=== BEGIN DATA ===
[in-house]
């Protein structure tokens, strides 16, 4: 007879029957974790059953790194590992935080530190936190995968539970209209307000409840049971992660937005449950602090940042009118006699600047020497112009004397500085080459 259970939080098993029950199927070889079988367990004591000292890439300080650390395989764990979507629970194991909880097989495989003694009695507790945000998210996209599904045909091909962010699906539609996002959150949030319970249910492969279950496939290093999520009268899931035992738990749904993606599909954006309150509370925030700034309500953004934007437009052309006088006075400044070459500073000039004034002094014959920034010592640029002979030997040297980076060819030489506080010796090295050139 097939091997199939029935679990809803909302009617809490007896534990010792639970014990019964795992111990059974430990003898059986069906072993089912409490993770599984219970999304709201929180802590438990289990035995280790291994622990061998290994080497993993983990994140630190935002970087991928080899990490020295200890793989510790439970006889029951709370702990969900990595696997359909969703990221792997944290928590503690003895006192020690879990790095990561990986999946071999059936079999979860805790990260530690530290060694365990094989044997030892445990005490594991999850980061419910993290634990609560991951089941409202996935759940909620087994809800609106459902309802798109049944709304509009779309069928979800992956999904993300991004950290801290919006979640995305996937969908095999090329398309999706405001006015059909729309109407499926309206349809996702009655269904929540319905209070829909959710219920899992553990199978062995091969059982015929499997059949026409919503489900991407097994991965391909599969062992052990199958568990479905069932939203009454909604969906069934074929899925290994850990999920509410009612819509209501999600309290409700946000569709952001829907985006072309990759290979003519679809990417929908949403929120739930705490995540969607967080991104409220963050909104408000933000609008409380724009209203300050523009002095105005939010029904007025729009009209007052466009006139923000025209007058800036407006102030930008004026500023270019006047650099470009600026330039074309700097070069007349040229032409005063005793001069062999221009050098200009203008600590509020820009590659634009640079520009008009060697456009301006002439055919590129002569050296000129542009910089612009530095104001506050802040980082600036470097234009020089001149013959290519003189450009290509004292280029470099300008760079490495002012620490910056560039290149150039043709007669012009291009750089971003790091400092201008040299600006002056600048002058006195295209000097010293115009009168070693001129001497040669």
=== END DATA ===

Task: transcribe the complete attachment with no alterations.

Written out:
[in-house]
């Protein structure tokens, strides 16, 4: 007879029957974790059953790194590992935080530190936190995968539970209209307000409840049971992660937005449950602090940042009118006699600047020497112009004397500085080459 259970939080098993029950199927070889079988367990004591000292890439300080650390395989764990979507629970194991909880097989495989003694009695507790945000998210996209599904045909091909962010699906539609996002959150949030319970249910492969279950496939290093999520009268899931035992738990749904993606599909954006309150509370925030700034309500953004934007437009052309006088006075400044070459500073000039004034002094014959920034010592640029002979030997040297980076060819030489506080010796090295050139 097939091997199939029935679990809803909302009617809490007896534990010792639970014990019964795992111990059974430990003898059986069906072993089912409490993770599984219970999304709201929180802590438990289990035995280790291994622990061998290994080497993993983990994140630190935002970087991928080899990490020295200890793989510790439970006889029951709370702990969900990595696997359909969703990221792997944290928590503690003895006192020690879990790095990561990986999946071999059936079999979860805790990260530690530290060694365990094989044997030892445990005490594991999850980061419910993290634990609560991951089941409202996935759940909620087994809800609106459902309802798109049944709304509009779309069928979800992956999904993300991004950290801290919006979640995305996937969908095999090329398309999706405001006015059909729309109407499926309206349809996702009655269904929540319905209070829909959710219920899992553990199978062995091969059982015929499997059949026409919503489900991407097994991965391909599969062992052990199958568990479905069932939203009454909604969906069934074929899925290994850990999920509410009612819509209501999600309290409700946000569709952001829907985006072309990759290979003519679809990417929908949403929120739930705490995540969607967080991104409220963050909104408000933000609008409380724009209203300050523009002095105005939010029904007025729009009209007052466009006139923000025209007058800036407006102030930008004026500023270019006047650099470009600026330039074309700097070069007349040229032409005063005793001069062999221009050098200009203008600590509020820009590659634009640079520009008009060697456009301006002439055919590129002569050296000129542009910089612009530095104001506050802040980082600036470097234009020089001149013959290519003189450009290509004292280029470099300008760079490495002012620490910056560039290149150039043709007669012009291009750089971003790091400092201008040299600006002056600048002058006195295209000097010293115009009168070693001129001497040669």